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You’ve heard of nursing? You’ve heard of travel? There you go. End of article.
Just kidding! That makes it sound like travel nursing means walking on the beach wearing scrubs and a stethoscope. Though travel nursing can be a pretty sweet gig in the current healthcare job climate, it usually takes place indoors and can be kind of intense. But if you’re thinking of something in healthcare and looking for really good pay, flexibility and a chance to scope out the perfect location for your ideal work life, travel nursing could seriously be worth looking into.
So, maybe somebody you know has an aunt that’s a traveling nurse and now that you’re looking for a more serious career path you’re curious about what that means. She seems cool. She drives a nice car. She’s very alert and problem-solvy. What does a workday look like for her? How did she get there? Well, if she’s really a travel nurse she’s probably not around right now for you to ask her a bunch of questions so we’ll do our best to break it down for you here:
To start, travel nursing is essentially highly skilled healthcare temp work. You’re usually working for a temporary staffing agency and not the hospital or clinic itself. Medical facilities hire travel nurses for a number of reasons. Sometimes it’s because they are either experiencing a shortage and there aren’t enough licensed people in the area to serve their needs. Sometimes it’s because they want to try someone out on a short-term basis to see if it’s a good fit for a more permanent position.
Why Would I Want to Be a Travel Nurse?
People will often say, “there’s so much money in travel nursing,” and they’re right. So let’s talk about the money first because it’s solid. For example, a quick search for current opportunities shows a Labor and Delivery RN in Pennsylvania. Weekly pay is $2,860 and it starts in two weeks. It’s a night shift job, but come on, right? If you’re not quite ready to hit the road in two weeks you could start a similar 13-week gig in mid-June in Stockton, California, that pays $3,080 a week. (It’s more money, but there might be a little more hoop-jumping for licensure since California doesn’t currently reciprocate with Utah, but more on that in a bit.) The same search shows positions in Alabama, Florida and others with similar pay and a wide range of needed specialties including Intensive Care, Pediatrics, and Hemodialysis. Other commonly needed specialties for travel nurses are case managers, ER, Neonatal, Obstetrics, Oncology and many others.
Flexibility is also a major attraction for those considering this career. Typical assignments average in the 13-week range and in that short period a nurse can make what some people in other professions make in a year. This means a person can take work in shorter intense stretches and then do what they want between gigs.
What Does it Take to Be One?
Your particular personality traits are really something to consider. A good travel nurse is compassionate, confident, assertive, fast-on-his/her-feet, outgoing, patient and a good communicator. A big one though is adaptability. Other than your own schooling and clinical experience (usually requires minimum 1.5 years clinical experience in your area of specialty before you can hit the road) there isn’t always a lot of hospital or practice-specific training. Not everyone likes to be thrown into situations without much in the way of orientation, but some people thrive in this setting. Are you a fast learner? Like fast-paced, dynamic environments? Do you get antsy or bored if you’re in one place too long? Then you might be the right fit. Here is an interesting blog post about how to succeed as a travel nurse.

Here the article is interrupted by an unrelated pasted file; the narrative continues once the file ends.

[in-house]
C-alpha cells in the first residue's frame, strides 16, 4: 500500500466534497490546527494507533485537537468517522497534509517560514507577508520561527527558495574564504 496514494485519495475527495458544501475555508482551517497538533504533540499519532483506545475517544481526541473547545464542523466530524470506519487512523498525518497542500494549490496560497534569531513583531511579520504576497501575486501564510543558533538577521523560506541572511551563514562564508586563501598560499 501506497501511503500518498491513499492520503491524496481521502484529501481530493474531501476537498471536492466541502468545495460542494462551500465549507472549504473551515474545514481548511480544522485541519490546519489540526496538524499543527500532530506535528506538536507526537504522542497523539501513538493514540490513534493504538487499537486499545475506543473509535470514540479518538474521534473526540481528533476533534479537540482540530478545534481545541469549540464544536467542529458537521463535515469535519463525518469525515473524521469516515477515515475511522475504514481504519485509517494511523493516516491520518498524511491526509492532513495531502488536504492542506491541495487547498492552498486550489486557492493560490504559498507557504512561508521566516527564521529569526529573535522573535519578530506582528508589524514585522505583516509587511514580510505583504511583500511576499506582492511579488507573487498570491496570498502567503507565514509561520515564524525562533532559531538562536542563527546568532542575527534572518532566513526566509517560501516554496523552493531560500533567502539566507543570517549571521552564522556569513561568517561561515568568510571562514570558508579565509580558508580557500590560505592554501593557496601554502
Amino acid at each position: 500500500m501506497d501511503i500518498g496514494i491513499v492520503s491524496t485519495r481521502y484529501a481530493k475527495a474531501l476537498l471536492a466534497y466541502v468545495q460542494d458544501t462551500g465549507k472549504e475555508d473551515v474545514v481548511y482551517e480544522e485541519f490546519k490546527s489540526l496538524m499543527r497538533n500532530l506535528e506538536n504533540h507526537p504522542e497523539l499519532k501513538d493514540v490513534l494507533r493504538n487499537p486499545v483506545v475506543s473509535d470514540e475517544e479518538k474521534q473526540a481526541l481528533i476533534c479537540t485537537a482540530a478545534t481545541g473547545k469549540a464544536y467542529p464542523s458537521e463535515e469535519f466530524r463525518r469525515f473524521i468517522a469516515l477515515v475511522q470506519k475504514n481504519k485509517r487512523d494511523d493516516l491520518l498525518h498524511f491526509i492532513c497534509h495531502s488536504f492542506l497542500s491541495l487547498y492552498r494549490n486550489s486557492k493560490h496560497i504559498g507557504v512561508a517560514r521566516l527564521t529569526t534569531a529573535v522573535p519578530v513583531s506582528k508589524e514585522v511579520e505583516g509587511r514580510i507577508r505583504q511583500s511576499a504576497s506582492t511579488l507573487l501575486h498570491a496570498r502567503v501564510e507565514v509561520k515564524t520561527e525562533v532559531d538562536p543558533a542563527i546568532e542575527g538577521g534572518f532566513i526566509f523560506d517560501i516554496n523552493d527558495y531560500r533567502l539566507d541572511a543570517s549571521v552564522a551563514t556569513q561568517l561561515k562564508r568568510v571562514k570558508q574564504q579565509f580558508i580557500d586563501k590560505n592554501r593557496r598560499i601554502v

How Do I Get Started?
Nursing school is the first step. (A travel nurse without a nursing degree is just a traveler.) It usually takes 2–4 years and after you’ll need to pass the NCLEX-RN to move forward. After this you’ll want to start getting experience in your specialty; plan for at least a year of this. To do the bare minimum to get working you can also get an ASN (Associate of Science in Nursing) degree and see if it’s the right career for you before investing more time in schooling.
We should clarify first that the nurse in traveling nurse can mean a few different things. There are different levels of schooling, certification, licensure and experience needed to be a travel nurse depending on the area you’d like to pursue. A licensed practical nurse (LPN) performs basic hands-on care like checking blood pressure and inserting catheters, reporting status of patients to doctors, etc. A registered nurse (RN) is a nurse who graduated from a nursing program and registered with a licensing body. And there’s also an advanced-practice registered nurse (APRN) a kind of nurse who went to grad school to specialize. (There are others too, but these are the main ones.)
You’re going to travel, obviously, so if you’re leaving the state (which is often the case) you’ll either need to take a position in a state that reciprocates licensure — i.e. they recognize licenses issued by your state and your state recognizes theirs — or you’ll need to take the necessary steps to get licensed in the state you’re going to. Fortunately, Utah is in the NLC, or Nurse Licensure Compact. Basically, it means a nurse licensed in Utah can work in any other NLC state as long as their Utah license is in good standing.
So, think about it. Call that aunt who works as a travel nurse. (Again, she’s busy.) Search healthcare careers on KSL Jobs to see the various opportunities and what they require. Who knows? If you have the right combination of skills, experience, flexibility and personality, travel nursing might be the perfect fit.